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One of the most common benefits cited with an ERP implementation is the reduction of paper forms to manage information flows. Easy, right? You just enter data into the ERP system, and then enjoy the speed and environmental benefits of electronic processing. Actually, you need to consider what this change means to your organization and plan accordingly to avoid surprises.

Here are some lessons learned that can help prepare your workforce for this seemingly easy change in process:

  • Evaluate the current information flow. If reviews and signatures are involved (for expense reimbursement or requesting time off), is the purpose to approve/decline the request, or is it actually only to be made aware of the request? You may have the opportunity to remove some bureaucratic tasks, if an electronic notification will suffice. Managing the exceptional problematic request takes less time and effort than routing standard transactions through a gauntlet of approvals and managing delegations during absences.
  • Create a naming convention that clearly labels information. Searching through vaguely meaningful menu options is frustrating enough, compared to flipping through a physical folder with labeled sections containing various types of paper, which easily identifies the contents with a glance.
  • Understand that paper forms may allow less accountability. Let’s say you have a supervisor who has been slow to process a rate increase for their not-so-favorite hourly employee. It’s easy to hide behind “I sent the form in to HR and Payroll, I’m not sure where it’s at.” The employee then sends HR and Payroll on a hunt to find the form, often cycling back to the supervisor to determine when (and if) the form was actually submitted. Going electronic means the supervisor can track the request and report directly back to the employee, which also requires the supervisor to understand processing cut-off dates and payroll cycles. Both employee and supervisors have a learning curve to understand the new information that is available through an integrated electronic system.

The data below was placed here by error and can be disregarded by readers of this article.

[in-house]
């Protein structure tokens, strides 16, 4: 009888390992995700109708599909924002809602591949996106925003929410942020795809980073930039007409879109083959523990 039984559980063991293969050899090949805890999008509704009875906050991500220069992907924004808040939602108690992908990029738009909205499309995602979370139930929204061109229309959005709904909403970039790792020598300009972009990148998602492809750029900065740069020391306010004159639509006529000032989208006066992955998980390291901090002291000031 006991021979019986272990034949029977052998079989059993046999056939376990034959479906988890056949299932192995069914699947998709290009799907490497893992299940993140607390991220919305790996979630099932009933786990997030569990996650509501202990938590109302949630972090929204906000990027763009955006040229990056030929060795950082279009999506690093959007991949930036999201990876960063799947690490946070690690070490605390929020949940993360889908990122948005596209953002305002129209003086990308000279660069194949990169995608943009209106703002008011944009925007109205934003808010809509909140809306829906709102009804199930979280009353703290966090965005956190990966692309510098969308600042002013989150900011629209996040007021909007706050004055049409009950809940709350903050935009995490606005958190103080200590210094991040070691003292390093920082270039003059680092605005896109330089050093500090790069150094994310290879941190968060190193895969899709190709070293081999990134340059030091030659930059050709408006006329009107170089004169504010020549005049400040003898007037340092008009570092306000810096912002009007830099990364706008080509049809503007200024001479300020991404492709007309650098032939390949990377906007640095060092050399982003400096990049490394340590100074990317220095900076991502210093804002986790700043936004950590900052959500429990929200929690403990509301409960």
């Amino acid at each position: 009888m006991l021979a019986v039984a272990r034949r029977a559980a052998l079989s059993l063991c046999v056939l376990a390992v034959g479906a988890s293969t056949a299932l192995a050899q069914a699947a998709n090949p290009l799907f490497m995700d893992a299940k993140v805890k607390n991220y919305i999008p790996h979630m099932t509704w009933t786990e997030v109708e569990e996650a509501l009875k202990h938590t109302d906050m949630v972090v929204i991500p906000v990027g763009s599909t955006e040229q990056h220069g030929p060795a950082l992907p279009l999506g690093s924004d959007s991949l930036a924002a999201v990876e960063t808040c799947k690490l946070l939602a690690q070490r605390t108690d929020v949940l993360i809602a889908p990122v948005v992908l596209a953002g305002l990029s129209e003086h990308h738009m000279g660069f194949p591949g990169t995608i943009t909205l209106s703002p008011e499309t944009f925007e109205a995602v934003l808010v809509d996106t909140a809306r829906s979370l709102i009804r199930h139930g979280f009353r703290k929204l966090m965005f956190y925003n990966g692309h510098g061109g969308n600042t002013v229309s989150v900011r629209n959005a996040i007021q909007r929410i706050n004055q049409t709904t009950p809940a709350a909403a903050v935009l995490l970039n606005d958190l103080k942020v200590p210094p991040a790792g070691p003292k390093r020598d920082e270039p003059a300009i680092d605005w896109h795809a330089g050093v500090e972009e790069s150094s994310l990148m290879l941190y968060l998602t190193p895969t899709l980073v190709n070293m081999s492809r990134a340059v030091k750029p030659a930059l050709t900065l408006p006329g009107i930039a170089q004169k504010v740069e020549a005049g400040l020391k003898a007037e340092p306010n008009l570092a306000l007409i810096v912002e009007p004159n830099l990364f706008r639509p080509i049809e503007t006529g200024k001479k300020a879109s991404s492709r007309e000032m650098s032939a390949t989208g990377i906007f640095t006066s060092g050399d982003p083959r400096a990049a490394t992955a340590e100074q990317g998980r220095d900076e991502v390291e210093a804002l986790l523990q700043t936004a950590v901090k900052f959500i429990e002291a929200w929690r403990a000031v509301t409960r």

• Anticipate role changes. Administrative assistants, HR, and payroll positions may have a significant portion of their time consumed with the management of paper forms. If the process is streamlined, they may no longer be the “gate keeper” of requests. Retraining in new tasks may be required if a role is significantly impacted. For example, clerks who have previously approved and tracked forms may apply their knowledge about the rules and processes in a role where they support new users in the electronic processes.
  • Understand that paperless doesn’t negate the need to track and report. Paper forms often trigger a manual entry into a tracking system (usually designed to produce easy reports). Think about a request for time off and the frequency in which employees want to know their vacation balance. How will this information be made available? Electronic processing allows for increased self-serve, which requires education and training. If employees have been going to a certain person for years and years for answers, you will need to deliberately break the habit of being served up information upon request.

To fully harness the benefits of an ERP system, you must understand and manage the changes involved in transitioning from a paper form system to an ERP-enabled electronic routing of transactions. The organizational change management professionals at Panorama Consulting Group would like to hear from you if have a unique challenge facing your organization during your next business process transition.

Blog entry written by Lena Laakso, Manager of Organizational Change Management at Panorama.

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